For years, one of the main challenges of the Union was to stimulate economic growth while ensuring global competitiveness. In 2020, in addition, the Union needs to deliver towards climate-neutrality by 2050, and recover after the COVID pandemic. The ‘industrial renaissance’ of Europe proposed in 2014 needs to be re-shaped in an industrial revolution. Why I am choosing this wording? Deep transformation of our industrial sectors is what we need, and one that fosters digitalization, innovation and new technologies, while protecting intellectual property and reducing the carbon footprint.
In order to maintain the global competitiveness of European industry, many current shortcomings, such as insufficient investment levels, widening productivity and innovation gaps, and skills shortages, must be addressed.
The proposed EU Industrial Strategy released by the Commission in March this year focuses on the objective of maintaining the Union’s industry’s global competitiveness whilst at the same time helping deliver on its ambitious climate goals. This proposal was released before we knew the magnitude of the pandemic and before the new 2030 climate target. We need to match the proposals with the 2030 target. As regards the target, I strongly believe that the recent vote in the Plenary was “overambitous” and that a 60% target will not be feasible in terms of jobs and different national starting points. In addition the study released by the Commission states that the 55% reduction in greenhouse gas emissions was “achievable” and “beneficial” for the EU economy. I sincerely hope that we will reach an agreement with the Council on a target that will be feasible for all MS.
The Green Recovery is a win-win strategy.
Through a Green Recovery, MS will have the opportunity to unleash innovation, undertake wider reaching and fundamental restructuring of critical industrial sectors, in particular the heavy industry sectors, such as steel, cement, etc; and accelerate at the same time the existing climate ambitions.
It will help Member States restore their economies and proofing sectors in the transition toward climate ambitions, and at the same time, creating jobs and ensure certainty to investors.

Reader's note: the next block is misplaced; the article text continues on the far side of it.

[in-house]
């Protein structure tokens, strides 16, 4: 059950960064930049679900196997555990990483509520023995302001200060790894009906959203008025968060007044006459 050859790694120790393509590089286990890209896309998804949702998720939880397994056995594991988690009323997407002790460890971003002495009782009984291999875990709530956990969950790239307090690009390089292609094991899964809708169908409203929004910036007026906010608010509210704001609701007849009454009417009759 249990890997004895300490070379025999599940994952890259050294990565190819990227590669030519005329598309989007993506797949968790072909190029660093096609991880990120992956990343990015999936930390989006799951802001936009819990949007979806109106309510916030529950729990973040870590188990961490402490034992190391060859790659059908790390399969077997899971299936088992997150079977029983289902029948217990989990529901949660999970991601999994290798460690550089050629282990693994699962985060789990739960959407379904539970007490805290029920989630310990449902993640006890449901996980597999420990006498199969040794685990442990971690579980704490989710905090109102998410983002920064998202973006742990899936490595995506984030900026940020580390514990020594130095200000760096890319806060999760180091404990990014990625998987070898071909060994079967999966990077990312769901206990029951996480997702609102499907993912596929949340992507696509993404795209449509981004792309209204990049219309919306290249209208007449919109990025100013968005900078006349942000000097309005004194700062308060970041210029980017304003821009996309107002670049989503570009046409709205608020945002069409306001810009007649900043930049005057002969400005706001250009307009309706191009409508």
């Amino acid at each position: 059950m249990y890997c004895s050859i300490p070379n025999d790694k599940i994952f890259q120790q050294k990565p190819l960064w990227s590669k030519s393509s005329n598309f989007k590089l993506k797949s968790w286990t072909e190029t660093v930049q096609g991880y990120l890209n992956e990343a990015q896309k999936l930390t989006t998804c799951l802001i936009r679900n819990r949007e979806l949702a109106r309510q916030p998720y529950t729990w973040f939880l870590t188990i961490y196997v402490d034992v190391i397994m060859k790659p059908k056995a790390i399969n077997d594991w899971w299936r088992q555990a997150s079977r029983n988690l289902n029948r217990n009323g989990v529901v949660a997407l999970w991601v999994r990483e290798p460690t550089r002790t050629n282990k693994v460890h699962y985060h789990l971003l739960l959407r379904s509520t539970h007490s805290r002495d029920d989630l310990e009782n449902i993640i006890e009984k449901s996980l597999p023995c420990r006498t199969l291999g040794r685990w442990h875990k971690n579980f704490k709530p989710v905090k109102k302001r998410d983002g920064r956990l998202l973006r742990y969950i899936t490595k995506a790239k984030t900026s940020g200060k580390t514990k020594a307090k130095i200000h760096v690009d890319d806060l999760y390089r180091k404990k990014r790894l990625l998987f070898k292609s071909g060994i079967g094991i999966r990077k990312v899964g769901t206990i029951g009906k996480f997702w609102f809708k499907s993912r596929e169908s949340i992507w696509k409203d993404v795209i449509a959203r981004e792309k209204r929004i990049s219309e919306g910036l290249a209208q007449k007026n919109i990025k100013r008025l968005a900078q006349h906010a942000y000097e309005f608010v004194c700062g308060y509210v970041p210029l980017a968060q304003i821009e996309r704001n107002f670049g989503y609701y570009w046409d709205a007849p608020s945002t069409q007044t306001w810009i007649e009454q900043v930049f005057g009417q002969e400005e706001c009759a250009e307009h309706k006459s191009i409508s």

Nevertheless, when speaking about the transformation of our industry to a future-proof one, it can only happen if we align the objective of transition towards clean industries with the need to remain and become competitive inside the Union and worldwide. The transition to clean industries implies deepening the transition of our energy sector, that needs to be balanced and feasible for all our regions and for all our industrial sectors, no regions should left behind, in particular those reliant on coal, and no sector of industry should be further affected, especially given the COVID 19 economic impact.
Moreover, the COVID pandemic has highlighted Europe’s over-dependency on international supply chains, which have been largely disrupted, and consequently the need for European strategic autonomy in the industrial extent. The COVID pandemic has also complicated the delivery of finalised goods, which often require onsite visits and approvals. Many of the industrial sectors have been disrupted also due to the wide variety of containment measures taken by the MS.
According to the Eurostat, the industrial production decreased during the first months of the pandemic and various industry groups where affected in a more drastic and severe way than others.
Despite the partial recovery over the summer, the losses have not been recovered still.
To give you a more concrete example, in the healthcare associated industrial sector, the COVID-19 has deepen medicines and vaccines shortage and has revealed shortages in the supply of equipment. We also encounter the situation when the supply can be disrupted if one of the links prior to finalised products is broken on intermediate products and raw materials, namely the API situation. In the near future we need to start discussing on bringing back API to Europe and the manufacturing capacities, whether we are speaking about new medicines, generics or biosimilars.
Whether we are speaking in particular about sectors of industry, or in general, about our industrial base in the Union, we need an industrial policy that should include actions to keep the manufacturing footprint inside the Union and further increase the existing one to meet the demand.
At the same time, for our industrial base to become resilient for our next generations, the industrial policy will have to enhance industrial competitiveness and to promote innovation and sustainability, while reaching the climate ambitions.